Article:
You can’t run away from your internal problems — I have, for example, spent time unpacking what I could do better in relationships going forward to prevent this.
But sometimes fixing toxic shit, or shit that just don’t fit, is simply about getting the fuck out.
I am multitudes happier in a new city dating a new dude — and if anything, this only makes those years spent “not just running away” feel even shittier looking back.
Sometimes our work isn’t working out
I built and grew a company in 2016, averaging double digits of weekly growth in revenue during that time. In the beginning of 2017, I tied up loose ends, dropped it, and moved on. Because it was an experiment. And because I did what I wanted with it and didn’t want to continue with that project.
Because I believe there’s something better — even if I don’t know what “better” is yet.
And work, of course, is different, because we need income. But I’d rather take other work to pay the bills than be too terrified to drop something that’s not working.
“Running away” isn’t always a solution — but *fucking trying* is
Too many people never take any kind of action because we don’t feel resolute enough about it. We aren’t certain as to what we want, so we never try — we don’t experiment. We get stuck just hanging out.
When I left everything — a partner, a city, and a company I’d built — in the span of about a month, one of my really good friends pointed out, “it’s like you just said ‘no’ to everything that wasn’t working.” And I agreed.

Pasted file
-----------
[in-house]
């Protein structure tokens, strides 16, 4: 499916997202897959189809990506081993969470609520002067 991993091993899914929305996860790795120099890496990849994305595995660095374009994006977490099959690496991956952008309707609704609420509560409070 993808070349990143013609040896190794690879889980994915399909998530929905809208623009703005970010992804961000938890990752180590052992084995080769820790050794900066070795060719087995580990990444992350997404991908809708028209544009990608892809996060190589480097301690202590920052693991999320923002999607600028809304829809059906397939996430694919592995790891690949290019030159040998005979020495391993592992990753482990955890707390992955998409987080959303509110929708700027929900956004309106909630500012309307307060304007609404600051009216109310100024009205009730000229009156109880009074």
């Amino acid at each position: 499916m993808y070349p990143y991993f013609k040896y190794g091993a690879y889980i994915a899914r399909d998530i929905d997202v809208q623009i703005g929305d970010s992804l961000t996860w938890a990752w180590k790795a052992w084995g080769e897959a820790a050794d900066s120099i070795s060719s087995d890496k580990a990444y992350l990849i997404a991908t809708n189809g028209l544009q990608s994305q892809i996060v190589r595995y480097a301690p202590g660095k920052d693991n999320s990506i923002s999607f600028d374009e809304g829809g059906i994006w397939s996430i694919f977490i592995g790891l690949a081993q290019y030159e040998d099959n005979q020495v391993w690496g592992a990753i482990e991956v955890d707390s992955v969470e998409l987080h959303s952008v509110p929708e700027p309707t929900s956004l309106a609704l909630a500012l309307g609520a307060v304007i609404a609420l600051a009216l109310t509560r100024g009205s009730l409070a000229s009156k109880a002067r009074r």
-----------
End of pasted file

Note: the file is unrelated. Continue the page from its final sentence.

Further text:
Because “no” — and definitely “fuck no!” — can be just as powerful of a reason as “hell yeah!”
And I understand that the advice “it has to be ‘hell yeah’ or it’s a no” is a caution against “settling,” because too many of us pick something half-heartedly and then get stuck there. But if we’re going to hold out for “hells yeah!”, we might as well try a little in the meantime. We’ll get closer to finding it if we do. We’ve got almost no chance waiting for it to come to us.
And yes, regarding the big shit — who to marry, especially — we should feel “hell yeah.” But when it comes to how to get there — whether or not to go on the date, whether to try a new bar, whether to move across the country —just try.
I mean, shit, man, none of us are ever really 100% sure. Some of the people we admire most have literally built their lives (and empires) around nothing more than a series of experiments!
Gary Vaynerchuk writes,
“I’m always quitting things. Every day. Trying, testing, iterating, and reacting. I’m not crippled by stopping-and-starting.”
And if quitting is good enough for Gary Vee, it’s probably good enough for us. As long as we follow up “stopping” with starting something else.
So really, the solution isn’t just to run away —to run and think that’s the whole solution — it’s to move and keep moving. Some things do just need to be dragged out back and shot — and but then we have to come back to the front porch and start again with something new.